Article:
However, this record absolutely floored me. It gave me everything I could have wanted in a new tribe album. It wasn’t just a throwback, it’s not just the same old thing, but they didn’t try to reinvent the wheel either. It’s not the same old Tribe, but it still maintains the levity and fun of the earlier records, while bringing in some newer, more cutting and politically motivated lyrics.

And don’t even get me started on the features on this thing. Jack White provides stellar guitar playing on tracks like Ego and The Donald, Elton John’s piano playing and sample on Solid Wall of Sound is incredible, and Busta Rhymes absolutely goes off on Dis Generation and Mobius. However, some of the features on this thing weren’t great. Andre 3000’s verse in Kids I  actually really disliked. I thought his flow and lyrics were just off, and didn’t fit Tribe’s buoyant and smooth style. Similarly, Taleb Kweli’s verse in The Killing Season wasn’t great either, his more weighty direct style didn’t work well with Tribe’s sound.

However, those two features aside, all of the flow and verses are phenomenal.

The more dancehall oriented rhythms on songs like Black Spasmodic, We the People, and even Solid Wall of Sound were phenomenal, and Phife’s Trinidadian creole inspired flow and lyrics was a callback to his verse on Jazz (We Got) back on the Low End Theory.

The more weighty songs like We The People and The Space Program open up the album, and the politically charged lyrics and flow from Q Tip that begins the album signal that this album is not same old Tribe. This album also marks Jairobi White’s return to Tribe. He was featured very sparingly on some of Tribe’s earlier work, and this represents his debut as a main member of Tribe.

Jairobi delivers. He’s really, really good, and it makes me wonder why he was never on any of Tribe’s earlier work. He really forms the backbone of Lost Somebody, a song about Phife’s recent passing, his work in the quick verse exchanges in Dis Generation was incredible, and he really has an incredible verse in The Space Program (He’s even better live in this song, I recommend his performance on SNL)jarobi-atcq-on-kanye-west-wide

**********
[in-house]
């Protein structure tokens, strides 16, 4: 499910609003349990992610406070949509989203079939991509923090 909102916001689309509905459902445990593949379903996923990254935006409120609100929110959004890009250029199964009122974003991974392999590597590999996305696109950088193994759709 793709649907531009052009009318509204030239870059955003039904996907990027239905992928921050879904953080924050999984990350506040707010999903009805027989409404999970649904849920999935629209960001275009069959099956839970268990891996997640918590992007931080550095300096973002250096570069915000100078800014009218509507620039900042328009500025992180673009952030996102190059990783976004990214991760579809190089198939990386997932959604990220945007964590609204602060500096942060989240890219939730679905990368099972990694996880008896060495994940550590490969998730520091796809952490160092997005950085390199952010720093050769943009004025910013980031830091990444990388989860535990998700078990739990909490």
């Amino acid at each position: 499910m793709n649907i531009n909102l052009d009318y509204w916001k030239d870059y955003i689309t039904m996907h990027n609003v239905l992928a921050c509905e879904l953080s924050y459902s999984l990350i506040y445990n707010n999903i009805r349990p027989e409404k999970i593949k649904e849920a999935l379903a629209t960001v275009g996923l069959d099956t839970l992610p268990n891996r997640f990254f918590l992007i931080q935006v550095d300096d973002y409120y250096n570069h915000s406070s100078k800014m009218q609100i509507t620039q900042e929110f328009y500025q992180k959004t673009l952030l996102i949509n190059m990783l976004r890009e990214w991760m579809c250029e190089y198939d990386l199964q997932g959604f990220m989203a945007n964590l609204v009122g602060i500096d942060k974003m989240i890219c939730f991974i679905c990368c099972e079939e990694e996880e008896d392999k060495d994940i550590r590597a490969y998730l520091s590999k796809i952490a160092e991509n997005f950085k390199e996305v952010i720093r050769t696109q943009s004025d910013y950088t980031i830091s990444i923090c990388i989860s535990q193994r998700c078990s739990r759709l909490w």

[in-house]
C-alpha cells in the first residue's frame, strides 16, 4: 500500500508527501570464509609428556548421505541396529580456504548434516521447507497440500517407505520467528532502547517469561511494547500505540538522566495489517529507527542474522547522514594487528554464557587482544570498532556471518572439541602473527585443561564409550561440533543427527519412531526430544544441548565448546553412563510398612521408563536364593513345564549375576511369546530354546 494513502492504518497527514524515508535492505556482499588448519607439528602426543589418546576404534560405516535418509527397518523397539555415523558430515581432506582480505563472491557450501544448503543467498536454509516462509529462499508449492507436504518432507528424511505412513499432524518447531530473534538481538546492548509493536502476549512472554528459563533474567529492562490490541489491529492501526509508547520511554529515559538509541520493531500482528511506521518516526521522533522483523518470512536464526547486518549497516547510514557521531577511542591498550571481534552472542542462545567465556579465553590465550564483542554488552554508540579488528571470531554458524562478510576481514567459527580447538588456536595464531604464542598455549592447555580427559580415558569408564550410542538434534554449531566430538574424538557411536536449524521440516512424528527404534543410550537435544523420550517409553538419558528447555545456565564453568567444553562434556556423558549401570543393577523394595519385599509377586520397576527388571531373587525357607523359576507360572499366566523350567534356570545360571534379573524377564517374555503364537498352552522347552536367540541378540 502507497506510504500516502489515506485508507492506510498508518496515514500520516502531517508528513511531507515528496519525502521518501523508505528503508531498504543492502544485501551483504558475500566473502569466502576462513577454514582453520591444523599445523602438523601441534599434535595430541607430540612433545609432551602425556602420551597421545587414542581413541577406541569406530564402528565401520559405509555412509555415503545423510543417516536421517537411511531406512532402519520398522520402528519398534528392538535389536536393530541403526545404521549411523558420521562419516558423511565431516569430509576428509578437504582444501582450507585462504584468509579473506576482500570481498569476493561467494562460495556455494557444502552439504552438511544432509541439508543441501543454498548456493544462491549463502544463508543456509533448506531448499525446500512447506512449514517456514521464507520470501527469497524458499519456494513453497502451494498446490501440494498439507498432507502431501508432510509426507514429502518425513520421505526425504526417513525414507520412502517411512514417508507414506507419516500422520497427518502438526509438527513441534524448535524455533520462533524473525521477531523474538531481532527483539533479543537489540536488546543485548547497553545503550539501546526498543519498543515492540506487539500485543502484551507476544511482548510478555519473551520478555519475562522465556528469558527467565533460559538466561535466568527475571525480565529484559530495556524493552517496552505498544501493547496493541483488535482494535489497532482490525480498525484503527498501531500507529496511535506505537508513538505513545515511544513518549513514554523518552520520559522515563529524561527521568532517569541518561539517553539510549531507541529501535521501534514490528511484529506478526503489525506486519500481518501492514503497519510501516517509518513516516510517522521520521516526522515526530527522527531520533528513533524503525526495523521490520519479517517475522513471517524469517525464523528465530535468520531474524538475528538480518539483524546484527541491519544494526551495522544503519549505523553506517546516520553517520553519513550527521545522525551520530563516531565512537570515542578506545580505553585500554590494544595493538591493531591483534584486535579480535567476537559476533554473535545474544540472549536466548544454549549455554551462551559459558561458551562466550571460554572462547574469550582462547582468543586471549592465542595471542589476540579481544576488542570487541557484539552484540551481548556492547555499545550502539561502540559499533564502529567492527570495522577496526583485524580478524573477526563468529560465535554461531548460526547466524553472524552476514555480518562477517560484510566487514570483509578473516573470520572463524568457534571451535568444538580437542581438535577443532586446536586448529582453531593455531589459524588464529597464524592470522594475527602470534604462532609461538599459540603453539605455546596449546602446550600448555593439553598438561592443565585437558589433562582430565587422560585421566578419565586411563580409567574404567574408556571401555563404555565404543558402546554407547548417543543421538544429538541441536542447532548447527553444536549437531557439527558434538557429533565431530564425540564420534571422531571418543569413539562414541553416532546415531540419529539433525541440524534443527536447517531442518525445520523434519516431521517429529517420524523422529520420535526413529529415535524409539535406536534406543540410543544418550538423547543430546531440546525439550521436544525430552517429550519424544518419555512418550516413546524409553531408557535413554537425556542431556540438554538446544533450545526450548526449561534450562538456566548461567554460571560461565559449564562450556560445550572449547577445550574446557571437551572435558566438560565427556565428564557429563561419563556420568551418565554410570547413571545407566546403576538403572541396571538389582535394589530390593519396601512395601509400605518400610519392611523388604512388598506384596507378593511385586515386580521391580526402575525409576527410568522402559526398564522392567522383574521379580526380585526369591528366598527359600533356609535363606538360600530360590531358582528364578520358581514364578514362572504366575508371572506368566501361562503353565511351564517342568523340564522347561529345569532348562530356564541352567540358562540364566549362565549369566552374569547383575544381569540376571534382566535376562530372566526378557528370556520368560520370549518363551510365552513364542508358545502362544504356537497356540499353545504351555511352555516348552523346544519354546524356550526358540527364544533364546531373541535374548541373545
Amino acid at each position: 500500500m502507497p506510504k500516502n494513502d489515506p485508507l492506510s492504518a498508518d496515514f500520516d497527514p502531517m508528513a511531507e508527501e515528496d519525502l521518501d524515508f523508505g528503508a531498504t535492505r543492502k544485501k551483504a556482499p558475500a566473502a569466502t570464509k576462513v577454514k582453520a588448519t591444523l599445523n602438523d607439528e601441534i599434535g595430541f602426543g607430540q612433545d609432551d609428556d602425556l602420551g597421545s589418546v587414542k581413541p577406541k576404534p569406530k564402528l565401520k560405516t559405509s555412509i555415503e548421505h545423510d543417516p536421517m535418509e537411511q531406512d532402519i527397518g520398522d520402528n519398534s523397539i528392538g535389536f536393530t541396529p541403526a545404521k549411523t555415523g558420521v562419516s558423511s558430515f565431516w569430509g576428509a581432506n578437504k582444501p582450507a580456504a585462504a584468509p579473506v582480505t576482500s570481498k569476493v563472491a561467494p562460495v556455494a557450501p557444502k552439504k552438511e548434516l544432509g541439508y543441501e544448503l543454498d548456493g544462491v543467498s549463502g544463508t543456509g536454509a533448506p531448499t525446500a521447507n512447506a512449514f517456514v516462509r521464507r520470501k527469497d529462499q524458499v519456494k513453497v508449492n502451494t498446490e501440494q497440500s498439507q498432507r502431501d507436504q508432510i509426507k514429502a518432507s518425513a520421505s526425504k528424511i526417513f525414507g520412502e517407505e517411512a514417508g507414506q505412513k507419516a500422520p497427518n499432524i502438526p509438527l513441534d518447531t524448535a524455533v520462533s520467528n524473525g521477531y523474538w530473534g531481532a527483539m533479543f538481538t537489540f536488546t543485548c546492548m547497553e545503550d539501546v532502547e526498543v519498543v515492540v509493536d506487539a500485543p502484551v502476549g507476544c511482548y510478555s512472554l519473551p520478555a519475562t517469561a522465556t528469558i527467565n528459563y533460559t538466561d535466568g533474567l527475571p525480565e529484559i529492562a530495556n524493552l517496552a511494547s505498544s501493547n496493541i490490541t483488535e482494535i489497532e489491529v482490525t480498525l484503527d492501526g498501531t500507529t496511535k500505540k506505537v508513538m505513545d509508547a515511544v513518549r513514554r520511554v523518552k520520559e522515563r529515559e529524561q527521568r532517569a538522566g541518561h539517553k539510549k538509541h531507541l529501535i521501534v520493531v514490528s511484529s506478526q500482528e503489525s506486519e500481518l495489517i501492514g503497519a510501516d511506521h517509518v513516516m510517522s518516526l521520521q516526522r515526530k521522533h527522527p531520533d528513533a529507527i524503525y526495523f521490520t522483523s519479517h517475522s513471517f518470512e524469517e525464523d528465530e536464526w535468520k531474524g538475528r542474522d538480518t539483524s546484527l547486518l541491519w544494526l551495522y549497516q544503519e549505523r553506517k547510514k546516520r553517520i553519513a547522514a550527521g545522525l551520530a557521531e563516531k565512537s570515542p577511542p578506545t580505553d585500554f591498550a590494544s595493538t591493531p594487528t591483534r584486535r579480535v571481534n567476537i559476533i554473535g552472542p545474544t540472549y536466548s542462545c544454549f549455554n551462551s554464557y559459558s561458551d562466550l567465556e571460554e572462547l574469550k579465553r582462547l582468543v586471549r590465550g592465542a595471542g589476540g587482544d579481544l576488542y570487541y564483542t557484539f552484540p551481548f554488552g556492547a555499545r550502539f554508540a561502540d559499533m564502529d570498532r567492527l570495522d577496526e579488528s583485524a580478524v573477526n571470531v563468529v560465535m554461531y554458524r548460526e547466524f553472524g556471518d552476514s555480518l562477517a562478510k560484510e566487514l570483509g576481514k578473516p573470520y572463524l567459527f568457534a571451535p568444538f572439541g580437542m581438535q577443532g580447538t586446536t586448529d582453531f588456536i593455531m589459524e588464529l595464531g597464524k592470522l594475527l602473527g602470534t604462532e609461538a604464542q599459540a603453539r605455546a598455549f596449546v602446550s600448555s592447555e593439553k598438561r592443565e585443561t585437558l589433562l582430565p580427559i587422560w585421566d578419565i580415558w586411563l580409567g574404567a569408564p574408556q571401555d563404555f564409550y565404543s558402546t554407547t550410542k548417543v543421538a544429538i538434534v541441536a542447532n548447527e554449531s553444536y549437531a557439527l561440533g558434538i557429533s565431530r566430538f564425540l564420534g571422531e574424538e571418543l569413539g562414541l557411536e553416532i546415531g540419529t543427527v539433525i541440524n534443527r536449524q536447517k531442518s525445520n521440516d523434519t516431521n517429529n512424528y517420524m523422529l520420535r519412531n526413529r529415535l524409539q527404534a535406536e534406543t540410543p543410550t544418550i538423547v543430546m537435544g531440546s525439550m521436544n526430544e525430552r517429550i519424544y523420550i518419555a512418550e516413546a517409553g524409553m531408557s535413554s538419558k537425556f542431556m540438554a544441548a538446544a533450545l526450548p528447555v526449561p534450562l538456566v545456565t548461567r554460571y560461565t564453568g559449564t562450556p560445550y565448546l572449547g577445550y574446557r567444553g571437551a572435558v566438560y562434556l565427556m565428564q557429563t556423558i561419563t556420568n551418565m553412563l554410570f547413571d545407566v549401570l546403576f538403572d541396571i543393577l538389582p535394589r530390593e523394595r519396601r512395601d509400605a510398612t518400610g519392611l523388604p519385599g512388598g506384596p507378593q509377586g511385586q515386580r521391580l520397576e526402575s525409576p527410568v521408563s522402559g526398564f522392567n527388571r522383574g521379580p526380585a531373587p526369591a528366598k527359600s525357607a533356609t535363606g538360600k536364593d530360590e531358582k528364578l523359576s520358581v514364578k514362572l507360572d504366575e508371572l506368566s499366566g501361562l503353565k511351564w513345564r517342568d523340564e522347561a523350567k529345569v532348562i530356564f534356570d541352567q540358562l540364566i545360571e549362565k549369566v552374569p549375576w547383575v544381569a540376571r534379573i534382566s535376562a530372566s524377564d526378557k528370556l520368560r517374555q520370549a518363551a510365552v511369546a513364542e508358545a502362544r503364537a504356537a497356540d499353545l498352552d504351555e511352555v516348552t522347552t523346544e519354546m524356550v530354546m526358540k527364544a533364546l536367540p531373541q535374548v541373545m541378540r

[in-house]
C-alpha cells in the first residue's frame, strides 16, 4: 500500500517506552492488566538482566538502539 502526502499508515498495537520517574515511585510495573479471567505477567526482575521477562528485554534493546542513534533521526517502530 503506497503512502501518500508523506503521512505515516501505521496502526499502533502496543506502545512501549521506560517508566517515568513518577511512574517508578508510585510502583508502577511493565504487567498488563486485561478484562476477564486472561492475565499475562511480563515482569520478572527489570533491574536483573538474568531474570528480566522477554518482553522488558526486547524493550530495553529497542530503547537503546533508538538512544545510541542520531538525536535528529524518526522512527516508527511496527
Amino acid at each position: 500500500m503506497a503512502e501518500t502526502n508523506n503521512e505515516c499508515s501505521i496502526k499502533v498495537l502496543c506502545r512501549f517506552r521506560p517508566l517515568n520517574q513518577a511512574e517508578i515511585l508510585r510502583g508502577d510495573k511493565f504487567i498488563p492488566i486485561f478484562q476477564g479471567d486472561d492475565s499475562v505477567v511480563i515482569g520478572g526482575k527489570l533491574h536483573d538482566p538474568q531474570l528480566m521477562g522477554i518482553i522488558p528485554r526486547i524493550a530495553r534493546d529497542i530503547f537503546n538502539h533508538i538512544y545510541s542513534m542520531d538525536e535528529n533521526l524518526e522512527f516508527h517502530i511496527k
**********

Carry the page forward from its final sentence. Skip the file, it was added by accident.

Dis Generation, despite having a hook I’m not particulary fond of, probably has the best rapping on the entire album. Busta Rhymes features on this track, and his verse here and in Mobius absolutely dominates both tracks. Consequence has a so-so verse here, but it’s not smooth or clever enough to warrant half a song. I think one of the issues this album has is that there are so few rappers that have enough flow and groove to actually sound good on a Tribe album.

The instruments as a whole are incredible, the bass on The Killing Season and the Piano in Solid Wall of Sound really make those tracks for me. Tracks like Black Spasmodic and Conrad Tokyo really benefit from incredible instrumentals and full group call-backs, and in general I was blown away.

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This album is truly incredible, not only in terms of instrumentals or rapping necessarily, but the way that all of them work together to create an album that is so in the pocket and smooth its impossible to listen through just once.

9/10

Favorite Tracks – Dis Generation, Solid Wall of Sound, Lost Somebody

Least Favorite – Kids, Enough

-owen

Show Playlist 1/9/17

This is the playlist to my first radio show of the year on WIQH! Tomorrow from 2-4 tune in to 88.3fm or listen online at wiqh.org! This is now my fourth and final year of doing this show, and I’ve now started not only curating my playlists the night before, but will also begin posting them, starting today! These lists won’t be exact, as they’ll change depending on time and the flow of the show, but here it is: